I found Le Chevalier delibere charming to read, though it is hard to imagine finding time for it in a survey course. Advanced students studying the late Middle Ages or early Renaissance, on the other hand, will find a moving judgment of his life by a fifteenth-century courtier in its 338 stanzas. I have a couple of quibbles with the translation, useful as it is to students unfamiliar with the peculiarities of middle French: I would render "sus bout" as "on Its feet;" "livres de valeur" (Stanza 151, verse 2) could mean both valuable books and records of value; while "amoureuse" (270, 7) did not mean amiable.

Still, this volume would be a valuable addition to institutions with graduate programs in European history or French literature. Not the least of its attractions is a series of fifteen descriptions, also carefully translated, of what Olivier wanted in decorative miniatures; it is typical of the excellence of this edition that it directs the reader to Sandra Hindman's list of the few similar descriptions extant.

Mark Spencer's book on Thomas Basin merits a more mixed evaluation, however. Basin was the third son of a wealthy Norman merchant; he became bishop of Lisieux (Calvados) just as the French moved to take the province back in the mid-fifteenth century. Sent on a diplomatic mission to Roussillon by Louis XI, he so infuriated this irascible monarch that he was never able to return to Lisieux, and ended his days in Utrecht, refining his histories of Charles VII, and of the infamous son who had driven him from his homeland and his episcopal see.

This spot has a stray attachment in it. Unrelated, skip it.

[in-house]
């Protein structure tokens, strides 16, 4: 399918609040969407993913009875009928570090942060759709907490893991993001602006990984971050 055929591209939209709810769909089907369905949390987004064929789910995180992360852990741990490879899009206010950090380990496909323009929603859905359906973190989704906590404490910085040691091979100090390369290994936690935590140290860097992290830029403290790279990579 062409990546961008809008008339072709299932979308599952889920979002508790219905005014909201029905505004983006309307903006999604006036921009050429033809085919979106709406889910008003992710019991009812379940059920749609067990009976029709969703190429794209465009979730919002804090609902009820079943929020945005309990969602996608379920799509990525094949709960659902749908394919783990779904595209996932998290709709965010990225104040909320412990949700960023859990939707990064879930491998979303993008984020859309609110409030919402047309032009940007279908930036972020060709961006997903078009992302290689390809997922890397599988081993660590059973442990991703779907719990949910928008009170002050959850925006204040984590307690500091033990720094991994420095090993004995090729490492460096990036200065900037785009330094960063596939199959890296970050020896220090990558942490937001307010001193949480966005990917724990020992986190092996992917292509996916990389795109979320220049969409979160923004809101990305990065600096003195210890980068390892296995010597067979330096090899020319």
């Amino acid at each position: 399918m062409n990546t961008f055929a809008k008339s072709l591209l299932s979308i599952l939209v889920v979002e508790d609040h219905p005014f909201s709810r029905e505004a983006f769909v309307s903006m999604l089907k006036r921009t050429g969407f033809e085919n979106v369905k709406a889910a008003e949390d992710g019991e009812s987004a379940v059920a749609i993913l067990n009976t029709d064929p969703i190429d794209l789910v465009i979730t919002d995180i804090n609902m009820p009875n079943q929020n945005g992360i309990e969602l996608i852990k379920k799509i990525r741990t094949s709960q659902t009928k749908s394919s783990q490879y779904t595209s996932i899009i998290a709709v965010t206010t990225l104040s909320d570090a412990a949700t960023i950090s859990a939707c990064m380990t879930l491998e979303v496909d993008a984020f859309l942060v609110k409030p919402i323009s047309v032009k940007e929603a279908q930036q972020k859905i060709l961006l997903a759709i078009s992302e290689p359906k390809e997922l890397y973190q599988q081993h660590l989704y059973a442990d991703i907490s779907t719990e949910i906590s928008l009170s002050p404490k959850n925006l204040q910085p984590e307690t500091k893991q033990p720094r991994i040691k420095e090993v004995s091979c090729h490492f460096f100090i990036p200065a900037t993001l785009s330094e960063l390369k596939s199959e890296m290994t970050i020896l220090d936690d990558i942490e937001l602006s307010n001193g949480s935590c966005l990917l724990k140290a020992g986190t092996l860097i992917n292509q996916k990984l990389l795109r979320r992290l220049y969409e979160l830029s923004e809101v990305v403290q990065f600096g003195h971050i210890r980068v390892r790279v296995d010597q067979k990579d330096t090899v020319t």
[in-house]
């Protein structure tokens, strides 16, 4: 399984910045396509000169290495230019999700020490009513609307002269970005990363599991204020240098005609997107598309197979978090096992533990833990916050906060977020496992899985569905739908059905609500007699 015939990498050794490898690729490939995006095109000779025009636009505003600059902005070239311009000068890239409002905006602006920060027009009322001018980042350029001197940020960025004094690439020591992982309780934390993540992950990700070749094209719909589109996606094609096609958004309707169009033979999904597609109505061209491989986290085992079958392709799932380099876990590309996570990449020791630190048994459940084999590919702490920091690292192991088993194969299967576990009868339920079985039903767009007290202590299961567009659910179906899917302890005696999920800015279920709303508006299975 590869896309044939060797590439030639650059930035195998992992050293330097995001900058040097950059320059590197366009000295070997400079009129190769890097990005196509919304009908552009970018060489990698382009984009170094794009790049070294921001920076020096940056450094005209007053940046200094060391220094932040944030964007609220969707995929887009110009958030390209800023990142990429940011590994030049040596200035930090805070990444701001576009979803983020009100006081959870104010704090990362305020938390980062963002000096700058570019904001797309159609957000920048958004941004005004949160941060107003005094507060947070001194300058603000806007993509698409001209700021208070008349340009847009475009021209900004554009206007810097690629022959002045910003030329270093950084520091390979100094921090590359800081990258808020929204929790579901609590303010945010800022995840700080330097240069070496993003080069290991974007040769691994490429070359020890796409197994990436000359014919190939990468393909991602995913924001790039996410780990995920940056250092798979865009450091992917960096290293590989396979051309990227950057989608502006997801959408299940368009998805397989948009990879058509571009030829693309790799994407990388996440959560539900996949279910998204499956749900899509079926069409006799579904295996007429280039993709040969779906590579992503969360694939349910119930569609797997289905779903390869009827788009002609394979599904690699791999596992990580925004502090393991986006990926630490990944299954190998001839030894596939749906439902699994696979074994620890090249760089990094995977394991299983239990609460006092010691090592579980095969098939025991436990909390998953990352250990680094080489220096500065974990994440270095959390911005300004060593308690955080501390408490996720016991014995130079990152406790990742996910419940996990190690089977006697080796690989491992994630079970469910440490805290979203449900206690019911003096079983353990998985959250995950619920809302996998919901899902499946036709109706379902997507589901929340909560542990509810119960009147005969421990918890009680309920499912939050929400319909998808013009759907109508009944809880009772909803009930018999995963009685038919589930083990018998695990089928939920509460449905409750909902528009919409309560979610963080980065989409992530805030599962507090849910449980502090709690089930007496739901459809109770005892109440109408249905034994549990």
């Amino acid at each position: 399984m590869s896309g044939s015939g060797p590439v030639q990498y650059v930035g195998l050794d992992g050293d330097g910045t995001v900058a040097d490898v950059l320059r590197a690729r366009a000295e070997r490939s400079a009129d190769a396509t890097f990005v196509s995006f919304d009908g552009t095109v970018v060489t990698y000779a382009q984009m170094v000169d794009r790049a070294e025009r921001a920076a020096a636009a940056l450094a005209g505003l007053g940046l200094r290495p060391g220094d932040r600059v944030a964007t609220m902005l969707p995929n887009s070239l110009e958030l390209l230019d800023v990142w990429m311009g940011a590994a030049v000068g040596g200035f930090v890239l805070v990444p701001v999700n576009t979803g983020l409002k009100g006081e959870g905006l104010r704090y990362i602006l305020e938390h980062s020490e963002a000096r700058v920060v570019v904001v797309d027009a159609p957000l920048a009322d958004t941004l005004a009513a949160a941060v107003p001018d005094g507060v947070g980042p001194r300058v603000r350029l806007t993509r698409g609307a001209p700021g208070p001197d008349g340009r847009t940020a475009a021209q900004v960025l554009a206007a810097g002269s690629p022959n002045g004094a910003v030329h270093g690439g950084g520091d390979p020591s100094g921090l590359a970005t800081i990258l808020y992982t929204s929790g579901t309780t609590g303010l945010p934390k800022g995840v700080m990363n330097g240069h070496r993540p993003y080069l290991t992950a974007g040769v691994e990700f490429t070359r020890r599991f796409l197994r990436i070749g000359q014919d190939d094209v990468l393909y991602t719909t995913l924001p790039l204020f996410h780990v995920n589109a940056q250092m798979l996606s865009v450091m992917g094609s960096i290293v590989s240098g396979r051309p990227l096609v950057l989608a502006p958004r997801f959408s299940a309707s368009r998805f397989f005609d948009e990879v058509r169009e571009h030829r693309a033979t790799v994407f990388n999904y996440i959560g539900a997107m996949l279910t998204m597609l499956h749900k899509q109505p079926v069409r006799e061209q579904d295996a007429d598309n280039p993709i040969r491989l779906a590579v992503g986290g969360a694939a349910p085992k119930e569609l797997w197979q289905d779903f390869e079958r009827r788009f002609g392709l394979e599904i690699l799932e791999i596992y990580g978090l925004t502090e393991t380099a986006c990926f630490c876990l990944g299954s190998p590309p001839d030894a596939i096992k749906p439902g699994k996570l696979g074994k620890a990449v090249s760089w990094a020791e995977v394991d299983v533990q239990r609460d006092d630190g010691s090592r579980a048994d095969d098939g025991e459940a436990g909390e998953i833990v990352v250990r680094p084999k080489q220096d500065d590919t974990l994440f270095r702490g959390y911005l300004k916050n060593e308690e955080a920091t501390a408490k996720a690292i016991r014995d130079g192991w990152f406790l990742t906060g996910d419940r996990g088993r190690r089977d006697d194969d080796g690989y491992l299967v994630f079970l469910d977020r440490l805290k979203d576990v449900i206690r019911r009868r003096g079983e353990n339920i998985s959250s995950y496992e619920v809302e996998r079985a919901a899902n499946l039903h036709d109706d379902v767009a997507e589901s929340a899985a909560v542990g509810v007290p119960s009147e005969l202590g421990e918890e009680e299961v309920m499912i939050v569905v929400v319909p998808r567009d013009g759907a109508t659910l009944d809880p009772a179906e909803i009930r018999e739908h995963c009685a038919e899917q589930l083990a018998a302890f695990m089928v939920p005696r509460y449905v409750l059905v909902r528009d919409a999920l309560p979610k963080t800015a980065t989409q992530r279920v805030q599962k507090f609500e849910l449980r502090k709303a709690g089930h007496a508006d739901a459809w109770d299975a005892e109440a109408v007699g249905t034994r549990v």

Spencer argues that Basin played a critical role in inaugurating what Spencer considers history, by locating the origin of Louis's unprecedented power in his father's seizure of the power to tax his subjects without convening the Etats Generaux, in order to pay for the companies of knights and their retainers which finally drove the English from Normandy. There is no question that Basin's hatred of Louis motivated him to write the Histories, but this hatred does not detract from the use or importance of Basin's Histories for Spencer, perhaps because he shared them: "The arguments of Thomas Basin should have a special resonance for citizens of the United States, as they are exactly those espoused three hundred years later in the American Revolution against taxation without consent and the billeting of mercenary troops" (113).